Beginning one’s freshman year of college can be both exciting and daunting. It is the time that many high school graduates dreamed of. It is also that time where many parents are fretted with uneasiness about releasing the rein to freedom and trusting that everything they have taught you would take root. While it is true that it is a period of forming new friendships and bonding with roommates and faculty, freshmen will also have to navigate a whole new way of trying to stay focused academically and being financially sound. Maintaining a good balance inside and outside the classroom is key because the taste of newfound freedom feels euphoric, it also comes teeming with mistakes; one that can be filled with high stress levels, poor academic performance and mental and financial upheavals.
Full awareness of these possible stumbling blocks is paramount to navigating the ebb and flow of this new experience and turning it into a successful one. Getting into the stressed zone can creep up on you unexpectedly and easily, as it is often camouflaged in a feel-good experience. For example, that party that ran late that you just couldn’t miss. The alarm goes off and you are convinced that you just went to bed a few minutes ago. Chances are you probably just did! What follows next is the almost uncontrollable urge to skip class, especially now that the balance of parents are no longer around to help you stay accountable for your actions. This can trickle down into other facets that can railroad your success – the kind that can further lead to poor academic planning, lack of proper time management and procrastination. These elements, when embraced from a more positive angle, along with a keen eye for your finances all become crucial in keeping you on top of your game.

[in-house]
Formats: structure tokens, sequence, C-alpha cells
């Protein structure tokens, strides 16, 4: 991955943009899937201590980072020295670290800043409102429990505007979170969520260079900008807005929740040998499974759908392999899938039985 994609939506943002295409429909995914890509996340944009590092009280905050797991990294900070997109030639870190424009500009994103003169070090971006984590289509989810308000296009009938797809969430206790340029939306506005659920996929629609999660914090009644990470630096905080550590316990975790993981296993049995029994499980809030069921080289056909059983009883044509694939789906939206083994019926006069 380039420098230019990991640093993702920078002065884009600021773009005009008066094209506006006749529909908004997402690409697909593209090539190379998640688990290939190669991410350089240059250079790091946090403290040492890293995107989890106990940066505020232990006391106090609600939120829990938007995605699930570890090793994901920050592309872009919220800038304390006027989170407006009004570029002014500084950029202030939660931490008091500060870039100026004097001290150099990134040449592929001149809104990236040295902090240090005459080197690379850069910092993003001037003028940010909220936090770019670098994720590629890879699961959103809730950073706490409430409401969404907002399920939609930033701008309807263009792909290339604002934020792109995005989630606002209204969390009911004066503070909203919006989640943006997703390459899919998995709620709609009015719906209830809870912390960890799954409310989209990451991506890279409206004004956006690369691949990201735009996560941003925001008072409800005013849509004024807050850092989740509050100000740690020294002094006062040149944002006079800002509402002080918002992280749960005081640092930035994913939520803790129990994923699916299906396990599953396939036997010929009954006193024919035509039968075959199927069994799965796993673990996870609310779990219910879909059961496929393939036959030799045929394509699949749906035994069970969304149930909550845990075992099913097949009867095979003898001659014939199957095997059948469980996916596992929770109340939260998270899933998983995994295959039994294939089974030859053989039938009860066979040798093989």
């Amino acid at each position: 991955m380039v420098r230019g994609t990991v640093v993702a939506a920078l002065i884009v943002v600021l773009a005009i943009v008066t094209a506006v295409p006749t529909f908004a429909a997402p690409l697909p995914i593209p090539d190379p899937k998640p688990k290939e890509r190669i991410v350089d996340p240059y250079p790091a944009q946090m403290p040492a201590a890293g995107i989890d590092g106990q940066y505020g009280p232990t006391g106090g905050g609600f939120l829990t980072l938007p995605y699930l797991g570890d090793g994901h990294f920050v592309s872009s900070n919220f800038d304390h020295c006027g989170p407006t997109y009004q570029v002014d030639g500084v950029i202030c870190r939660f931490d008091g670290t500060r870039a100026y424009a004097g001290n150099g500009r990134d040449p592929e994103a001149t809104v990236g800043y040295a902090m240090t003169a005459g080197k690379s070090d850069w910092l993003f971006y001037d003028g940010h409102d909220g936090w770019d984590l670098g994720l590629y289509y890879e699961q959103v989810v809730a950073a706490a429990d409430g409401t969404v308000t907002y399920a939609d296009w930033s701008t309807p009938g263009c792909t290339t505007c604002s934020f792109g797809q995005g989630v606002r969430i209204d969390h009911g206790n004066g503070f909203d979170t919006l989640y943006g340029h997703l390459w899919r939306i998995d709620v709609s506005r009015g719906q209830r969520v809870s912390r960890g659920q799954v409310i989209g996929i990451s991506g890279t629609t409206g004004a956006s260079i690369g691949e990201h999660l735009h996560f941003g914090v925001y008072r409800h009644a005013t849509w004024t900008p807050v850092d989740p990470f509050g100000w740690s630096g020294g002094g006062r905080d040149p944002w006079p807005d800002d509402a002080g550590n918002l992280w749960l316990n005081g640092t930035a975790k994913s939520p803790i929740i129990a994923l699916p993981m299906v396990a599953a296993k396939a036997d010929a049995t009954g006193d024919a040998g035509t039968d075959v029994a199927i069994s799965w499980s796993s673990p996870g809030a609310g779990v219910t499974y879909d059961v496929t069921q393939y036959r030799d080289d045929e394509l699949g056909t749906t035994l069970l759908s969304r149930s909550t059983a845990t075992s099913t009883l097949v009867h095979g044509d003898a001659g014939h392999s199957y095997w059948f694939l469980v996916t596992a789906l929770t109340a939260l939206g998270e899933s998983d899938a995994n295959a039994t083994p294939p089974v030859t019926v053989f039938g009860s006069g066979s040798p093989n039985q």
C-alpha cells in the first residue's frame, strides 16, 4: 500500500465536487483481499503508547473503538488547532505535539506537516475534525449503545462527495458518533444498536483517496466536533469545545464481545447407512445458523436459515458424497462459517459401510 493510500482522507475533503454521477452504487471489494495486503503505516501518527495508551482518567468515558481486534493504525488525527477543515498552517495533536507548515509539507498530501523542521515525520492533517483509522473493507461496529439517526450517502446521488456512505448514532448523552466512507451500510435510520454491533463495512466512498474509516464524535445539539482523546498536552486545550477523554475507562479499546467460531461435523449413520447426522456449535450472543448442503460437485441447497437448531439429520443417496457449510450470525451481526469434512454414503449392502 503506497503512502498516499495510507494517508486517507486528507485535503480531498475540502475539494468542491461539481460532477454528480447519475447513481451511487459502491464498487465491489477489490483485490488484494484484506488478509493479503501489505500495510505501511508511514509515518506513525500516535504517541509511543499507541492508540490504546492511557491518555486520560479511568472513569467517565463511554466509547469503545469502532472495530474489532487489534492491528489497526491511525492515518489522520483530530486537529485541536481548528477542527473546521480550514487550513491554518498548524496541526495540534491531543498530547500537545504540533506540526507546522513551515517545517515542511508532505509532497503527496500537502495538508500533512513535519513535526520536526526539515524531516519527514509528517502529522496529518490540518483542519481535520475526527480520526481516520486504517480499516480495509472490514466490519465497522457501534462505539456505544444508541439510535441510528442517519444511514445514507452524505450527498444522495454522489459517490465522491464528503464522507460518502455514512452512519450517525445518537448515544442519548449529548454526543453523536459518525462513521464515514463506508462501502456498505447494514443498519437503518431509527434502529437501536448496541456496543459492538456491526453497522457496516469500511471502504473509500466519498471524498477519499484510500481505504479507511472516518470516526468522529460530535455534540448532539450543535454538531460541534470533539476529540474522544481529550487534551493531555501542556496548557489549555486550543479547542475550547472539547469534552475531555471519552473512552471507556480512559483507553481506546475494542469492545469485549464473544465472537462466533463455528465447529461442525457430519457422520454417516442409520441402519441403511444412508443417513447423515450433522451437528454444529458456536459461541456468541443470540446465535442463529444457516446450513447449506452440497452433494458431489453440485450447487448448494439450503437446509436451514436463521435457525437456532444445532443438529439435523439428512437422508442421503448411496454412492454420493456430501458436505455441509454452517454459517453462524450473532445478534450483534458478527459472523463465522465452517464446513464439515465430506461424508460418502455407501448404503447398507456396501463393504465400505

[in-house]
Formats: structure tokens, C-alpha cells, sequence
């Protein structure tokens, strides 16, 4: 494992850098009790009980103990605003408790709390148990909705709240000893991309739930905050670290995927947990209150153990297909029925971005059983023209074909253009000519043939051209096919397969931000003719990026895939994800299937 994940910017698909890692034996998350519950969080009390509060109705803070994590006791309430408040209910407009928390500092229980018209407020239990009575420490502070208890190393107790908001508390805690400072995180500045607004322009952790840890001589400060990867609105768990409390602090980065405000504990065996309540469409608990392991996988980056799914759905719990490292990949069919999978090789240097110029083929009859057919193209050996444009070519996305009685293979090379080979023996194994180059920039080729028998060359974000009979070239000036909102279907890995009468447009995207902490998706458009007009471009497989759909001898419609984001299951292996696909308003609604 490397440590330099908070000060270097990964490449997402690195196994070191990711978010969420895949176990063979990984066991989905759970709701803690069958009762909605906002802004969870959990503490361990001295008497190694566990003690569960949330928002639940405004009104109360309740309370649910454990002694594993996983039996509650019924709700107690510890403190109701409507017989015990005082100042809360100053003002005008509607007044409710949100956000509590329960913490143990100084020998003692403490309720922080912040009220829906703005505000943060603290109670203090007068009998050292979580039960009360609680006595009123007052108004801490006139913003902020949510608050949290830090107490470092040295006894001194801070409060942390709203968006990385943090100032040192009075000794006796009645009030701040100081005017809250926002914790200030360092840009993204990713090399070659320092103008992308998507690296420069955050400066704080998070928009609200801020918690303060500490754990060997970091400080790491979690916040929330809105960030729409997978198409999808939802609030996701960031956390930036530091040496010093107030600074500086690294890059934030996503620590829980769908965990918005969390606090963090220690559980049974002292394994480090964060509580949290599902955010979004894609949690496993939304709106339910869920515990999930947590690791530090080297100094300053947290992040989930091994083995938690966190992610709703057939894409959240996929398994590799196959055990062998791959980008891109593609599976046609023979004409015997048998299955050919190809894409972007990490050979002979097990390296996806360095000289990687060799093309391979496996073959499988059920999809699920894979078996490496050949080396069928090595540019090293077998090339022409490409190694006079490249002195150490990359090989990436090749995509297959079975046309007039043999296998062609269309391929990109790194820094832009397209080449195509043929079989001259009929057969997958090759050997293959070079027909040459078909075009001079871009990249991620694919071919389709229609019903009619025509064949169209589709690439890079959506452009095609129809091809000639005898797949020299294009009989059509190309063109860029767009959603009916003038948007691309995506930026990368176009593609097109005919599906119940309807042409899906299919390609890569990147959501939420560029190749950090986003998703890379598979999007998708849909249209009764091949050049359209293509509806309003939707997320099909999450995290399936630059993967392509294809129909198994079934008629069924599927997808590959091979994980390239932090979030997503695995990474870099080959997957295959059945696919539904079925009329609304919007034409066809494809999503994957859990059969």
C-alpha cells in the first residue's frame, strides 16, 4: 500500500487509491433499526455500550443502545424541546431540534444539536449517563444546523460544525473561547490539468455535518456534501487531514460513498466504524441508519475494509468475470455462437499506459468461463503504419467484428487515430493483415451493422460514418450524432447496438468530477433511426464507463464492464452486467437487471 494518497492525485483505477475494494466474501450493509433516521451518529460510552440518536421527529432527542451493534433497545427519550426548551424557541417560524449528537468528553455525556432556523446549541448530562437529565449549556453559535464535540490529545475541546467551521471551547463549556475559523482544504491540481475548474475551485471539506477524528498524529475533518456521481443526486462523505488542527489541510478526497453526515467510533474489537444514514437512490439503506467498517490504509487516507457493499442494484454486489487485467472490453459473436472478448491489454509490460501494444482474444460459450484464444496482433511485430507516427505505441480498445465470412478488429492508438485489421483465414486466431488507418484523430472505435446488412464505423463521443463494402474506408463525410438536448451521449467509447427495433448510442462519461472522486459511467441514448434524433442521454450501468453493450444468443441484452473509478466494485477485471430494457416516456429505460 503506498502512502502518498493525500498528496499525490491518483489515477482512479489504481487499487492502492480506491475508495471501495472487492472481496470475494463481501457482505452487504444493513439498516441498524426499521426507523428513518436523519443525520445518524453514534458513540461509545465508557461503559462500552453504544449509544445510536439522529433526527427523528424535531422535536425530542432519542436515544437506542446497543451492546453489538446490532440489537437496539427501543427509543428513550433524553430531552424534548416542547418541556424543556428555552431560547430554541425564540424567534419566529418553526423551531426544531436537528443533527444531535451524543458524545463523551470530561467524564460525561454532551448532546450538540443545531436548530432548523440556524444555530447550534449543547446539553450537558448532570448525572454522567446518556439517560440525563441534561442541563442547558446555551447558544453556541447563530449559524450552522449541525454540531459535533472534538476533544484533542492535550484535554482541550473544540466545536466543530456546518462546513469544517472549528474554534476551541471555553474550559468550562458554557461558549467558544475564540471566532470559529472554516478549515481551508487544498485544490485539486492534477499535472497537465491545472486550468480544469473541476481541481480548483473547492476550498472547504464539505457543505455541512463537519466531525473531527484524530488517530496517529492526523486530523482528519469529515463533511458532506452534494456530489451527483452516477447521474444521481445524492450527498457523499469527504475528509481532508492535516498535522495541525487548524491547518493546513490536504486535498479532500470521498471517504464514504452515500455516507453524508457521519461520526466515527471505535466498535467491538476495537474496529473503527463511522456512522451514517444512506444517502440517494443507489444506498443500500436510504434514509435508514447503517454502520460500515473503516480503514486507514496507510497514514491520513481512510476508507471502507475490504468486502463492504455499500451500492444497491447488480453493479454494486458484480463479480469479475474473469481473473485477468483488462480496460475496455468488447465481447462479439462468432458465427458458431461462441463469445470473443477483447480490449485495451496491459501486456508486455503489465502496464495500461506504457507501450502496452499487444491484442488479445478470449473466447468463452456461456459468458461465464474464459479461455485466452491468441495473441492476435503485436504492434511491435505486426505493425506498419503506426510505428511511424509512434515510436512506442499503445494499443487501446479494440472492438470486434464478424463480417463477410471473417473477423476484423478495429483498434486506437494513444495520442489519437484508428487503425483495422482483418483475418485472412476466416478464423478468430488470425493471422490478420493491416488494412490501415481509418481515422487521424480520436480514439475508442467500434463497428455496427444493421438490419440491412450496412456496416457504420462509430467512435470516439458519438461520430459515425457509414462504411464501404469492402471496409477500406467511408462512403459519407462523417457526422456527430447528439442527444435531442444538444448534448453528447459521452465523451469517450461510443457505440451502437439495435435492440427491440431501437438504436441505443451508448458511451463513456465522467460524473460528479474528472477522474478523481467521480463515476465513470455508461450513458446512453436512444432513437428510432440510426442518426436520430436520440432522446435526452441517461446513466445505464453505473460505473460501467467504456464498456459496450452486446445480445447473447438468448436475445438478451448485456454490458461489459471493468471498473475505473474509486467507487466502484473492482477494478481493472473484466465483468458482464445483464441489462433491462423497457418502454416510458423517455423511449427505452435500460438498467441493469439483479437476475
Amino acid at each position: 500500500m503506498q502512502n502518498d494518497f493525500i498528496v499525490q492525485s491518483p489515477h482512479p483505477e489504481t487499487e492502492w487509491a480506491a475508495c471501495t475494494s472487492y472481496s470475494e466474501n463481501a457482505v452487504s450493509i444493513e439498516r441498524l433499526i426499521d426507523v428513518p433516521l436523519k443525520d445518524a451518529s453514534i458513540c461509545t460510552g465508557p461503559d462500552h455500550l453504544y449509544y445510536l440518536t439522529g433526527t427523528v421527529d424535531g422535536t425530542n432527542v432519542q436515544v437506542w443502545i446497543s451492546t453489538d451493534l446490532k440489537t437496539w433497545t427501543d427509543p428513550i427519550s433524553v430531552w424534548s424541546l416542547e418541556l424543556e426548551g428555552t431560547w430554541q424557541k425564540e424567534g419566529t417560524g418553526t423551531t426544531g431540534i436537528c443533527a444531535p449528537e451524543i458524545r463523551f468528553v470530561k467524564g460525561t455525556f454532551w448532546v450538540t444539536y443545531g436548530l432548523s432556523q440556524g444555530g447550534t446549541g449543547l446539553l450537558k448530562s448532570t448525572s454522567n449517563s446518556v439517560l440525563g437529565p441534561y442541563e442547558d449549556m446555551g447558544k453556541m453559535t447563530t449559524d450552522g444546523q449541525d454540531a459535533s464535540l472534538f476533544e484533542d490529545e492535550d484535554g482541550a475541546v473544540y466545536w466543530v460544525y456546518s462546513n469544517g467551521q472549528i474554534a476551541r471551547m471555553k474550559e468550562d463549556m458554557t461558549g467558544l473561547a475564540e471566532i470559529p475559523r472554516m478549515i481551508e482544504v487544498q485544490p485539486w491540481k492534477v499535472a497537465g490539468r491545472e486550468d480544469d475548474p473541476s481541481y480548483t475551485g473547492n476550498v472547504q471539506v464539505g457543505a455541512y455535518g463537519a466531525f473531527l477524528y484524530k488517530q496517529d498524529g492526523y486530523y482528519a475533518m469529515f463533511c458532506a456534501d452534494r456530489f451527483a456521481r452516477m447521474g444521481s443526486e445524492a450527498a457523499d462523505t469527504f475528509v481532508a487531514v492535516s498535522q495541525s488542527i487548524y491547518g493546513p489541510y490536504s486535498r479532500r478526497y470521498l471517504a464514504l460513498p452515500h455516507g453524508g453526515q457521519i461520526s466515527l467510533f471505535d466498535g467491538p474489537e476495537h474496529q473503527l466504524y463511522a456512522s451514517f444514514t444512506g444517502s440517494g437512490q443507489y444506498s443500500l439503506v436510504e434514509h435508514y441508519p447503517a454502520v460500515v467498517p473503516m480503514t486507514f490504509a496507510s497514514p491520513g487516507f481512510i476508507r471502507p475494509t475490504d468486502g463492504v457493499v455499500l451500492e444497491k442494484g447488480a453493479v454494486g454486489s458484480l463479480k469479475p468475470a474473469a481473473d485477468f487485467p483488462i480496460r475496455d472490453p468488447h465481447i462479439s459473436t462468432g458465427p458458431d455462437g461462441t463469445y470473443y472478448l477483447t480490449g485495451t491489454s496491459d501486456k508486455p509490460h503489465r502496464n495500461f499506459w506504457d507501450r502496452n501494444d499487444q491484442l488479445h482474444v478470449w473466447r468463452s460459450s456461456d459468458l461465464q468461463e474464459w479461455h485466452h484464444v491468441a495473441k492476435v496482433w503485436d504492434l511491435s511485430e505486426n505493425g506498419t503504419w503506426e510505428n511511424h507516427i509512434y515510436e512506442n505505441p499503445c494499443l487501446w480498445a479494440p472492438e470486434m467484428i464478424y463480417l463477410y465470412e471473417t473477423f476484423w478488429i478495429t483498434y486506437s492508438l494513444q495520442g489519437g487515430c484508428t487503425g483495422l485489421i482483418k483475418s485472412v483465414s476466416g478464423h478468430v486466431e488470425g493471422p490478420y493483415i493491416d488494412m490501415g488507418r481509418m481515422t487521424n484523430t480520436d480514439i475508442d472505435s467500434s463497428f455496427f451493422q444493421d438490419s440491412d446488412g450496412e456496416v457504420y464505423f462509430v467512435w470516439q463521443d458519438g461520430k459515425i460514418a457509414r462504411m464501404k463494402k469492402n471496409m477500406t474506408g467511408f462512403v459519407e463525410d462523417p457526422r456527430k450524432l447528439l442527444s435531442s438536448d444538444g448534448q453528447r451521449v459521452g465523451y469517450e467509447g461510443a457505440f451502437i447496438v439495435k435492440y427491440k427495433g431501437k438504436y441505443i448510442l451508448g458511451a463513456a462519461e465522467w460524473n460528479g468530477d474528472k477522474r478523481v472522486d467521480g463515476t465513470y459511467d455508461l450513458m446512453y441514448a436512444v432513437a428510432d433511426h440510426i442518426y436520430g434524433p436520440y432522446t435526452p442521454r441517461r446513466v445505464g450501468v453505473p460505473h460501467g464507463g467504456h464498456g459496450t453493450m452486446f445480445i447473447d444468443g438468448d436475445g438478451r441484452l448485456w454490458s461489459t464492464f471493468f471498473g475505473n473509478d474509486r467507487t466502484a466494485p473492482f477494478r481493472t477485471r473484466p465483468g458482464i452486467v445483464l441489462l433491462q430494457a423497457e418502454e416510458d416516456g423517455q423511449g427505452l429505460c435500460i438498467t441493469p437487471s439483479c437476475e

Proper self-discipline to avoid falling prey to the above elements and keeping your financial health in top gear can make for a smooth ride for a freshman. College freshman often tend to overspend in their first year – falling victims to the allure of freedom and of being away from home. Avoid the typical financial mistakes. Be sure to make and follow a budget as college comes with a cost. It is important to check to see if your campus has a financial literacy program and get enrolled. Also, avoid living above your means – it is okay to say no to that “let’s do dinner” invite once in a while. Be cautious with your spending habits when it comes to credit cards as it comes with a risk as well. Even though this is seen as a time of independence, it would be a wise move to consider becoming an authorized user on your parents’ cards, or search for cards with low spending limits as a way of building good credit for future purchases.
As you step into this new experience as a college freshman, it is going to take a level of commitment, but it is achievable and the payout would be well worth it!
Nathaniel N. Williams, Sr.